Posted in BOOK REVIEWS Tagged michael farrell, Philip Hammial
‘I Love You’ and ‘I Still Call Australia Home’ Meet at Daisy Bates’
A solid phrase can be hard to grasp. I can say it and mean it here but not there, where Daisy Bates is a conduit. Places where Peter Allen irons the Dadaist blue skies, with the Nolans and a few …
Posted in 74: NO THEME V Tagged michael farrell
Michael Farrell Reviews Grant Caldwell
Publishing a selected poems is an act of confidence. While no one who writes poems would want to be judged on their worst effort, a selection suggests these are the poems that – if readers must judge – the poet be judged upon. The act is, however, doubly denied by Caldwell in the qualified title, Reflections of a Temporary Self, and by the front cover author photo: is he asleep or isn’t he? The I-don’t-necessarily-give-a-fuck attitude is part of the package. I qualify the attitude because Caldwell, in producing an eighth book (consisting of poems from six previous books and new poems), clearly does give one.
Posted in BOOK REVIEWS Tagged Grant Caldwell, michael farrell
Matthew Hall Reviews Writing Australian Unsettlement
In his essay on Charles Olson, ‘Open Field Poetics and the Politics of Movement’, David Herd bridges the geopolitical gulf between Hannah Arendt’s conception of ‘statelessness’ and Giorgio Agamben’s ongoing inquiry into the state of exception, biopolitics and nationhood. Herd contends that:
… [f]or complex and evolving reasons, the modern political state has become, by the early part of the Twentieth Century, synonymous with the idea of nation. The consequence of this was that citizenship came to be identified with national affiliation. Simply put, to fall outside of one national jurisdiction was to fall outside of all jurisdictions.
Posted in BOOK REVIEWS Tagged Jong Ah Sing, Matthew Hall, michael farrell, Ned Kelly, Philip Mead
Put Your Helmet On
get your chewing Gum. get Time like a Man in a tin Frock. in the Field, the naked Butterfly is fending off the Microscope. a giant Sunflower is roaring Seeds at the Enemy. it’s Autumn, and the carrot Pickers bend …
Posted in 72: THE END Tagged michael farrell
2015 Val Vallis Winners
Winner: ‘Precedent‘ by Andrew Last That rare thing: a non-ponderous sonnet sequence full of surprising imagery, humour and light touches. The poet is obviously at home with the form, the way they vary stanzas and run meaning from one sonnet …
Posted in GUNCOTTON Tagged Andrew Last, David Brooks, Gita Mammen, John A Scott, Melinda Smith, michael farrell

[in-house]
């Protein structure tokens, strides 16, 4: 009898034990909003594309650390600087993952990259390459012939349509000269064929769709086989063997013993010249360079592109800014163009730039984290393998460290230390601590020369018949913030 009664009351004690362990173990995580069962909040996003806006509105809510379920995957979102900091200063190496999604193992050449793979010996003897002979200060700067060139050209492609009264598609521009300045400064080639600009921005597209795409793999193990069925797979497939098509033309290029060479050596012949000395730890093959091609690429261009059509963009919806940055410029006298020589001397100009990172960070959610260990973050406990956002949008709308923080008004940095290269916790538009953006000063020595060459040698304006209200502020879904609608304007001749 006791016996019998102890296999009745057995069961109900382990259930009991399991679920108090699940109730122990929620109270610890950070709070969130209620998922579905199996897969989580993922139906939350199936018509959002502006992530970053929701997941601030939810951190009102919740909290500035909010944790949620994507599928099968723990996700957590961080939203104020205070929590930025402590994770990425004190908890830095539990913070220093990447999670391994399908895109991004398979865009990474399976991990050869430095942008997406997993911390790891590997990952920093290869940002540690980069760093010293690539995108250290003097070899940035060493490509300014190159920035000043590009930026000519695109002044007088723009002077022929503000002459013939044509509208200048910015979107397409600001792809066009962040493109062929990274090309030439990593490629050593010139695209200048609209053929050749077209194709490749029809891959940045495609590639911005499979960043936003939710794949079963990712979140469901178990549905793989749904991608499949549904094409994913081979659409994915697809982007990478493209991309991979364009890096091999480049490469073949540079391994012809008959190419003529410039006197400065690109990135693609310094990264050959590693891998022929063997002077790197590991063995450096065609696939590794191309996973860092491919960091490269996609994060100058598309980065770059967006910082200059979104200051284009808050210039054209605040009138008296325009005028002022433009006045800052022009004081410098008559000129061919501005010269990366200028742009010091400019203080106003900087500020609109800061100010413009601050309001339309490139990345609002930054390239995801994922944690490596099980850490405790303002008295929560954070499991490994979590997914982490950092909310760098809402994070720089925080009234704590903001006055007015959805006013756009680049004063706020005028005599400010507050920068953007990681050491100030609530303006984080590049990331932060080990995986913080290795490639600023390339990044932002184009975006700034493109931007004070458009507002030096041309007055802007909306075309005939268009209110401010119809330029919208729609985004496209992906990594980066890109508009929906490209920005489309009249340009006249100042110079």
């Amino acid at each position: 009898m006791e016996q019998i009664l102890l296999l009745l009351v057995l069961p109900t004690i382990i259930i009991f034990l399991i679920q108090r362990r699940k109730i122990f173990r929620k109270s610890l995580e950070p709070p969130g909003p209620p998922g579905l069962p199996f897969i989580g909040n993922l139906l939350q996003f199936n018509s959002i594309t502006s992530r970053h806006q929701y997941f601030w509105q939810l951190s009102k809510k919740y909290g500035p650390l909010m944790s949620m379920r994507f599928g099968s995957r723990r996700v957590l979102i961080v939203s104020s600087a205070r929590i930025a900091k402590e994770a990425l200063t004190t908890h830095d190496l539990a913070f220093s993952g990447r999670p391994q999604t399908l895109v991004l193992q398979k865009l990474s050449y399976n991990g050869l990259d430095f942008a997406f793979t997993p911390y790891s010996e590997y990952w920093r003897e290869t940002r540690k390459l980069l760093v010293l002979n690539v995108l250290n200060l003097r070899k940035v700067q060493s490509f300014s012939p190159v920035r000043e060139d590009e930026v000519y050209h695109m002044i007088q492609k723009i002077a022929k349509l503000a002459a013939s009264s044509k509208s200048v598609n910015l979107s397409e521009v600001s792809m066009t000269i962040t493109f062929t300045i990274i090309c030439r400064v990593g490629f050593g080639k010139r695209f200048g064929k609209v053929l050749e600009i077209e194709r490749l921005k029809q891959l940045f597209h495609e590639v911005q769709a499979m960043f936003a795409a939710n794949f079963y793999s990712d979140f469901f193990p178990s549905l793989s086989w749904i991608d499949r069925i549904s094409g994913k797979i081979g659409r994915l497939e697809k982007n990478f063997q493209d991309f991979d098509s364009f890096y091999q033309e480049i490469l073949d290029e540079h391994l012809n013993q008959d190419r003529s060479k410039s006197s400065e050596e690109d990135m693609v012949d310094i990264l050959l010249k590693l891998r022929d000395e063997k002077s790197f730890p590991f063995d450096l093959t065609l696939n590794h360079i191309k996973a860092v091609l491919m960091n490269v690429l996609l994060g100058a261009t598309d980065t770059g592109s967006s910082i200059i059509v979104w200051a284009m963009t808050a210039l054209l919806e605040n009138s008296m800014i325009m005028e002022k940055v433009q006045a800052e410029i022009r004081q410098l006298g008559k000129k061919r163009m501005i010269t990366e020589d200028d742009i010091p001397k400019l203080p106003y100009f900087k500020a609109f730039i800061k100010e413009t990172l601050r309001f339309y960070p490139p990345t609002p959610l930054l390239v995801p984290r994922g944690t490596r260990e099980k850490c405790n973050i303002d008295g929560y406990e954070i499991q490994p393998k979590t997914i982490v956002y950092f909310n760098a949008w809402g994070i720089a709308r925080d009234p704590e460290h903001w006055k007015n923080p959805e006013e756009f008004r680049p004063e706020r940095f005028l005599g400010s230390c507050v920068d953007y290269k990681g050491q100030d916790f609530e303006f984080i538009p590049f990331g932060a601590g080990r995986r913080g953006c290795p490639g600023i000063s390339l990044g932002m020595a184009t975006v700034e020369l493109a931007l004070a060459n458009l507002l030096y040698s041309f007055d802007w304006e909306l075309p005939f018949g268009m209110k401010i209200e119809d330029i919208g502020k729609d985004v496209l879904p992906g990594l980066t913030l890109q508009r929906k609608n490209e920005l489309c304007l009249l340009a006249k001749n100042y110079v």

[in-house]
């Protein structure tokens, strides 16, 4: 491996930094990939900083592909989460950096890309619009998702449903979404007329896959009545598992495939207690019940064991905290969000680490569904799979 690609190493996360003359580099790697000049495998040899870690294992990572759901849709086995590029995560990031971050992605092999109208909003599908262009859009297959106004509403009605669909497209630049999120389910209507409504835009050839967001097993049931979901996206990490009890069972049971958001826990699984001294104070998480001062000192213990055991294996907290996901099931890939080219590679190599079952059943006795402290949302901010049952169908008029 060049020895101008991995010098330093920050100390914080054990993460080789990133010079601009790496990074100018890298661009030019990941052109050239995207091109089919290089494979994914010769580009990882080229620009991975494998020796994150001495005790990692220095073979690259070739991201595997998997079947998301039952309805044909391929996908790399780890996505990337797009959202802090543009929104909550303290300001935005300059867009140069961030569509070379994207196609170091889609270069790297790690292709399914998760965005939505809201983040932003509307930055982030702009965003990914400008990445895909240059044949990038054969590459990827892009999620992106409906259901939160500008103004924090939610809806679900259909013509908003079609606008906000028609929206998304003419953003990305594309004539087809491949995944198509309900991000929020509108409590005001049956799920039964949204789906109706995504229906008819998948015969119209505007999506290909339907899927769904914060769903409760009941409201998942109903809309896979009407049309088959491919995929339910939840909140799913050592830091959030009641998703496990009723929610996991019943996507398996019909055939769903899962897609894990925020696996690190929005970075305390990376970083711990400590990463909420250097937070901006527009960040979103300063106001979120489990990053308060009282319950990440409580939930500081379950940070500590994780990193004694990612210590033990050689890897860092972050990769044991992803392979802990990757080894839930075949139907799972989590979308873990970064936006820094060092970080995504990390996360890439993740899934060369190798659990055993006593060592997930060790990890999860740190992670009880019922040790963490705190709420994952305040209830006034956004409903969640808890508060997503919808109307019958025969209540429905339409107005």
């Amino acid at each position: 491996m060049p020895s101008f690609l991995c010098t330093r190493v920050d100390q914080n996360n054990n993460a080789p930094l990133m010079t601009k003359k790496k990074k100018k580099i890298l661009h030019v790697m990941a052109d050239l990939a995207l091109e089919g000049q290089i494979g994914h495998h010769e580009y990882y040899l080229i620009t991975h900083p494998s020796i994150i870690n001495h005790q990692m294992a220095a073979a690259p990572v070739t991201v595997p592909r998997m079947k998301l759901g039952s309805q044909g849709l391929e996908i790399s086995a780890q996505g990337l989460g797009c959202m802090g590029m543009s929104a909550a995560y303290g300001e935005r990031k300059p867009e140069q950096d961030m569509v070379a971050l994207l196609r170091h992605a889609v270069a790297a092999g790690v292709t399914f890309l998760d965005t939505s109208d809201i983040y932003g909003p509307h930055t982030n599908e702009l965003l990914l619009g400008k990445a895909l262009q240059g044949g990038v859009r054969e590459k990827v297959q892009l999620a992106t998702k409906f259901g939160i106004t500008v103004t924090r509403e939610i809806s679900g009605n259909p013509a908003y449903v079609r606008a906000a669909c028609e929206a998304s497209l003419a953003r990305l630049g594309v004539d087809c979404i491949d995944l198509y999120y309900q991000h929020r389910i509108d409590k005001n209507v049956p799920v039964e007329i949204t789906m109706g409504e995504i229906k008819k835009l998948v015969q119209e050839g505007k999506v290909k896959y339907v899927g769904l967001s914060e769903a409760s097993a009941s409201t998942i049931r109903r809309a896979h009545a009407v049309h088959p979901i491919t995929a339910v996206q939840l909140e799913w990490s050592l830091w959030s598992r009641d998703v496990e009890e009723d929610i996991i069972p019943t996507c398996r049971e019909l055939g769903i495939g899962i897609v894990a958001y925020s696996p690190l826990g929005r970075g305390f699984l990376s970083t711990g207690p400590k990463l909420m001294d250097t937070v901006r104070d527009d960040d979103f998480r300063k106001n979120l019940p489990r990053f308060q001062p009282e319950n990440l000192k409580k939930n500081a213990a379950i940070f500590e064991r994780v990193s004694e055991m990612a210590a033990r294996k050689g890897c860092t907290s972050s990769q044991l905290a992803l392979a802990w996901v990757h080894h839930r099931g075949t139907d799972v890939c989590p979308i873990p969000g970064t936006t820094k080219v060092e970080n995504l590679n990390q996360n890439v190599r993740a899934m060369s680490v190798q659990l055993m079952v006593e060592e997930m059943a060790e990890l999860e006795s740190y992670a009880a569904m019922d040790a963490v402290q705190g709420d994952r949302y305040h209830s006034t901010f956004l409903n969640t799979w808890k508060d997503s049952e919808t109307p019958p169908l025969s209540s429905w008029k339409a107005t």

War Doesn’t Happen
Face that way and walk out of the building. Face that way and walk out of the room. Keep it comic or dramatic – just not tragic. Separation of drone and you. Separation of drone and you No revisiting past …
Posted in 70: UMAMI Tagged michael farrell
Cordite Book Launch: Loney, Gibson, Hawke, Harkin
Collected Works Bookstore, Wednesday 6 May, 2015 I will begin with a bit of spontaneous resentful metaphysics. I am sorry to do so, for a number of reasons, but there we are. If it can be justified at all, it …
Posted in GUNCOTTON Tagged Alan Loney, Gig Ryan, John Hawke, Justin Clemens, michael farrell, Natalie Harkin, Pam Brown, peter minter, Ross Gibson, Zoë Sadokierski
Sid Vicious Underlined by the Tiber
He walks in rubbish like the street. Having risen from The waters like a painter and left his work for the less Nice people to observe. The sea would be punk but’s Too major You Embrace Apollinaire Like a Problem …
Posted in 68: NO THEME IV Tagged michael farrell
Introduction to Alan Loney’s Crankhandle
Cover design by Zoë Sadokierski
Since moving from New Zealand to Australia back in 2001, Alan Loney has carried on a prolific, internationally recognised career in Melbourne. Crankhandle, Loney’s latest published work, follows on from 2014’s chapbook collaboration with Max Gimblett, eMailing flowers to Mondrian, and the books from Five Islands Press, Nowhere To Go (2007) and Fragmenta Nova (2005). Borrowing his contemporary Laurie Duggan’s term, Loney can be read as a ‘late objectivist’: worrying at that particular American formal legacy, with its attendant philosophical and ethical concerns.
Posted in INTRODUCTIONS Tagged Alan Loney, Kent MacCarter, michael farrell, Zoë Sadokierski
The National as A Way of Interpreting My Favourite Martian
I’m thinking about how I understand you; if garages or Martian food were made illegal. If I name George by looking at Nigel. I look at Nigel: I look at night. Like a storybook, yet much more visceral I get …
Posted in 66: OBSOLETE Tagged michael farrell
Duncan Hose Reviews Best Australian Poems 2014
Being in and of one’s time (in favour of it, in fact) means producing work that is sensitive to the discursive furies of the day – the atmosphere of mutating code that the poet must stick to poems in new and strange forms. All else is nostalgia and denial. No-one knows what it means that Australia’s imperial republic, whose god has finally been revealed as cosmopolitan capitalism, is, in the history of colonies, still in its infancy yet so impressively seems to be approaching an end of days. If you’ve got burnt chaps and a warm six-shooter (cowgirl), these are exciting times.
Posted in BOOK REVIEWS Tagged Cassandra Atherton, Duncan Hose, Geoff Page, Judith Beveridge, michael farrell, Samuel Wagan Watson
Against Colony Collapse Disorder; or, Settler Mess in the Cells of Contemporary Australian Poetry
Colony collapse disorder describes a phenomenon whereby worker bees suddenly and inexplicably disappear from a hive. It has recently been identified as a syndrome following the rapid vanishing of Western honeybee colonies across North America and Europe. Justin Clemens also uses the term to describe an aesthetic collapse, whereby poets can only demonstrate their existence as ‘being caught dead’ given the fragile conditions of poetry and the inevitable, deadly effects of the past.
Posted in ESSAYS Tagged Alex McDermott, ann vickery, Duncan Hose, Justin Clemens, michael farrell, Philip Mead, Samuel Wagan Watson